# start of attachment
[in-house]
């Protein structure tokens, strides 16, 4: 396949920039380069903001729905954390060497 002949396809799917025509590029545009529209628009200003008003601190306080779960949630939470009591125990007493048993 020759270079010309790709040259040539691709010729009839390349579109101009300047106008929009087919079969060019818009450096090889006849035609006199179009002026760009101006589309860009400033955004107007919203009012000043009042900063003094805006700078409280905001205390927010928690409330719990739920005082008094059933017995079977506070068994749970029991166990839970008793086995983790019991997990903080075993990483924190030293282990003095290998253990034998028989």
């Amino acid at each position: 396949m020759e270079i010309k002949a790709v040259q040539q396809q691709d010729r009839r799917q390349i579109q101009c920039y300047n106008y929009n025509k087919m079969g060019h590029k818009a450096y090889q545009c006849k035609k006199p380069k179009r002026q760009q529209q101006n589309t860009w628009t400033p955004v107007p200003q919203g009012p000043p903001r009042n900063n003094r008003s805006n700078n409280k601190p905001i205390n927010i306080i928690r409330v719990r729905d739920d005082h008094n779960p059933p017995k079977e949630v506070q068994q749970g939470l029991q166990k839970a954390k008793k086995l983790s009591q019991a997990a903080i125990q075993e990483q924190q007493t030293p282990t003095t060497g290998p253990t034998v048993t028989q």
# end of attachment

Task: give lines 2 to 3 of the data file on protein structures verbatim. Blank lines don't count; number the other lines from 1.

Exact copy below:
């Protein structure tokens, strides 16, 4: 396949920039380069903001729905954390060497 002949396809799917025509590029545009529209628009200003008003601190306080779960949630939470009591125990007493048993 020759270079010309790709040259040539691709010729009839390349579109101009300047106008929009087919079969060019818009450096090889006849035609006199179009002026760009101006589309860009400033955004107007919203009012000043009042900063003094805006700078409280905001205390927010928690409330719990739920005082008094059933017995079977506070068994749970029991166990839970008793086995983790019991997990903080075993990483924190030293282990003095290998253990034998028989």
């Amino acid at each position: 396949m020759e270079i010309k002949a790709v040259q040539q396809q691709d010729r009839r799917q390349i579109q101009c920039y300047n106008y929009n025509k087919m079969g060019h590029k818009a450096y090889q545009c006849k035609k006199p380069k179009r002026q760009q529209q101006n589309t860009w628009t400033p955004v107007p200003q919203g009012p000043p903001r009042n900063n003094r008003s805006n700078n409280k601190p905001i205390n927010i306080i928690r409330v719990r729905d739920d005082h008094n779960p059933p017995k079977e949630v506070q068994q749970g939470l029991q166990k839970a954390k008793k086995l983790s009591q019991a997990a903080i125990q075993e990483q924190q007493t030293p282990t003095t060497g290998p253990t034998v048993t028989q």